Last week we announced the launch of Cireson’s “notification activity” console app, which simplifies the process of updating stakeholders about Microsoft System Center Service Manager (SCSM) activity. But during our recent Community Open Floor meetup, we demonstrated its various features and discussed use cases for different environments.

What Does Notification Activity Do?

When you put a notification activity in the context of an incident, service request, change request or release record, it generates a notification. So, you don’t have to produce automation to generate a notification or determine who receives it. “Notification activity” eliminates the need to rely on runbooks or PowerShell to update stakeholders about situations like:

  • Manual activity completion
  • Change request implementation status
  • A down business service
  • General FYI messages (can be sent on specific incident templates)

These are just a few examples. We also got to see the features in action, too, including:

  • “Notification activity template” overview and use case (hint: it consolidates steps)
  • “Notification template editor” interface that reveals root work item properties and relationships, previous and next activity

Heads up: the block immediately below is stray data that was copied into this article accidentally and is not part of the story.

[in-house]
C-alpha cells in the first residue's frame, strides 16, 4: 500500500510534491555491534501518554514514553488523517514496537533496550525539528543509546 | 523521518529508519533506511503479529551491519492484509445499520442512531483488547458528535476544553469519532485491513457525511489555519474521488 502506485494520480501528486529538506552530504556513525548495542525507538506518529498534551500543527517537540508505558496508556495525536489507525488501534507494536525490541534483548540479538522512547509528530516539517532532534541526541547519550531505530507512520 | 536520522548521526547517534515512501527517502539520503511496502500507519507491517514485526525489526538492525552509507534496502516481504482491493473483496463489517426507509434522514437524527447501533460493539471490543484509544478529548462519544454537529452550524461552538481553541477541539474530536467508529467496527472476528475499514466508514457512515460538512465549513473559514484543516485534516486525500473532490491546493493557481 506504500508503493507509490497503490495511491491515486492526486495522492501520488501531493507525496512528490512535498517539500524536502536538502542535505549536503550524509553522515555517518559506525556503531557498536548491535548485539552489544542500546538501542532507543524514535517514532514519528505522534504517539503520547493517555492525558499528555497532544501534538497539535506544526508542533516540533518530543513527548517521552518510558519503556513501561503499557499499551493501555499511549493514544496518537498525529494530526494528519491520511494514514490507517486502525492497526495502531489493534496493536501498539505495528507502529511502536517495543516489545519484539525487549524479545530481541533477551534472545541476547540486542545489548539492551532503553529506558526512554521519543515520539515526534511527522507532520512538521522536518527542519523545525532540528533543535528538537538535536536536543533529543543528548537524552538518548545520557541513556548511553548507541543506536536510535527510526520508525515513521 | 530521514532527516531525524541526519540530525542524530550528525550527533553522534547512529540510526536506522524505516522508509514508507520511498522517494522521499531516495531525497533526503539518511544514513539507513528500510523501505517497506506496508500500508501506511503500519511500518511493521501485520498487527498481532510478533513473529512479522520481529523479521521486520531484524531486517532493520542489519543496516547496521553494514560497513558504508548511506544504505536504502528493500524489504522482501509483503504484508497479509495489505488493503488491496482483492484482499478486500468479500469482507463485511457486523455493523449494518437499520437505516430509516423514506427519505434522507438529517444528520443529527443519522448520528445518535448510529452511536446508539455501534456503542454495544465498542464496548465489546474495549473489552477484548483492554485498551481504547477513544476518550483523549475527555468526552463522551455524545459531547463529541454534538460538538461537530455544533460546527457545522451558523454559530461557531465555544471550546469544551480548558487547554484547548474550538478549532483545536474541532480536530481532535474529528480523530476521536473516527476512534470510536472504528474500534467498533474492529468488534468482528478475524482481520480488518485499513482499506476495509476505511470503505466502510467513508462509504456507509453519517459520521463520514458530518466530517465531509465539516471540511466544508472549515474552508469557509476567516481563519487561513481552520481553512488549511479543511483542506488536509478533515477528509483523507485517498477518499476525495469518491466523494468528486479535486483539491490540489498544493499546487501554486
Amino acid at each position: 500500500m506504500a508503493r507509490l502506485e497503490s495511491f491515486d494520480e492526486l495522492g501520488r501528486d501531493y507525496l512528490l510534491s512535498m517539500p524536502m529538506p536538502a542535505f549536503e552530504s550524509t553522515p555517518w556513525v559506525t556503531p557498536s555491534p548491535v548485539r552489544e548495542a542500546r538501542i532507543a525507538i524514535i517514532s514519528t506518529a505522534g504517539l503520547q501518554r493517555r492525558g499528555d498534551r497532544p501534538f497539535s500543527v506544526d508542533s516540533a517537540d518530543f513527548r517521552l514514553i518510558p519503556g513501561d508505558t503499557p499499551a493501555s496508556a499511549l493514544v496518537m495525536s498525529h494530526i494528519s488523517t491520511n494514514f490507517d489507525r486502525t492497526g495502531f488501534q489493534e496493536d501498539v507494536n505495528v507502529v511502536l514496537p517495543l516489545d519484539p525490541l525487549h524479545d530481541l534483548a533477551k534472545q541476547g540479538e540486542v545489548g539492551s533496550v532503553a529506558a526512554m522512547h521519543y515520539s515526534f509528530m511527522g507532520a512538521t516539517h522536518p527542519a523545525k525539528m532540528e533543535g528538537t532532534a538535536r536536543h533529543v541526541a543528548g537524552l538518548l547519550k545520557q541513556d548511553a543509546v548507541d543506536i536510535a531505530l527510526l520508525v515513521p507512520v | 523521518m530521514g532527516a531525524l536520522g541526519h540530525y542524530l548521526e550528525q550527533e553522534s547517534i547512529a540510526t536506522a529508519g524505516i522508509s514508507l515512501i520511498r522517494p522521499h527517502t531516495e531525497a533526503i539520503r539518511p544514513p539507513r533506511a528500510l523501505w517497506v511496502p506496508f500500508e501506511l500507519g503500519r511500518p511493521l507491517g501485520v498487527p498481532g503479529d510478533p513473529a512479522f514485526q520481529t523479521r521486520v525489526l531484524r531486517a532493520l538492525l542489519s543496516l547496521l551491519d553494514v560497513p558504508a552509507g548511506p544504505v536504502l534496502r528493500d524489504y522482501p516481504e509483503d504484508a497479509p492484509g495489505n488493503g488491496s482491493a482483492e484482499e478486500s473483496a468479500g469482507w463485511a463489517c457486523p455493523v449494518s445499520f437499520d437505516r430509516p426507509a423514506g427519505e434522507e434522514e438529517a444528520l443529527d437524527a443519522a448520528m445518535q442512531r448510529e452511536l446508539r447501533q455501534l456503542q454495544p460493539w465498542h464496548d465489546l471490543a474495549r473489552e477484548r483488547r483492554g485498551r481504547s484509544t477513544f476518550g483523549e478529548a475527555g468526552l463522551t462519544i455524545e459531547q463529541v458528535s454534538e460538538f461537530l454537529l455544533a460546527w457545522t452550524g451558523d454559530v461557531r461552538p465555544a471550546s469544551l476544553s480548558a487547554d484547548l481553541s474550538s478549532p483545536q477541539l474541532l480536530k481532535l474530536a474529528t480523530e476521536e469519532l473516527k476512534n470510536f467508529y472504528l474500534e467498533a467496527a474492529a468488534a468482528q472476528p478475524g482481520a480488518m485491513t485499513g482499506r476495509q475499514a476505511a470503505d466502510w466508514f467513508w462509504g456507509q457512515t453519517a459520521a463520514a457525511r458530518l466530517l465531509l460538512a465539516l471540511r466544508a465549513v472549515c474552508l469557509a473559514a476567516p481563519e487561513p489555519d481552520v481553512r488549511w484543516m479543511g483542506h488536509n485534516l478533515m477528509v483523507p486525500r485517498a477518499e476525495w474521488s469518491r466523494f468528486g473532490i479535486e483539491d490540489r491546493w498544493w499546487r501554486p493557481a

• The advantage of defining a status or related user
  • How to send notifications to a group—even groups that aren’t mail-enabled
  • Best practice: use the Cireson editor instead of the default editor

Many customers commented on the time savings and workload sparing effect of “notification activity.” There is also room for creativity in how to apply it, including how to reach multiple groups, ensure fields are filled out (preventing activity failure) and manage multiple notifications. There is great opportunity for a mix and match approach, and you can take part in discussion about execution and options in the Community Open Floor Discussion Group.

Best Practices for Activities and Service Requests

You know that there are many ways to approach a goal in Service Manager. But some methods will help you more than others. Case in point: service requests.

There are a few reasons why you’d want to use a service request:

  • When (contained) activities complete, the parent completes. Likewise, if one activity fails, then the entire sequence request fails. This is helpful (and preferable to using incident requests) in distributed work situations, among others.
  • You can add automation in service and/or change requests. Depending on the inputs added to a service request via the portal, various activities can be generated based on the first automation activity (this is dynamic activity generation based on automation activities).

Our advice? Give yourself more options: use service requests for processes.

We cover Cireson Portal and SCSM hacks, along with your insights and questions in biweekly Community Open Floor sessions, and we’d love for you to join us. Register now!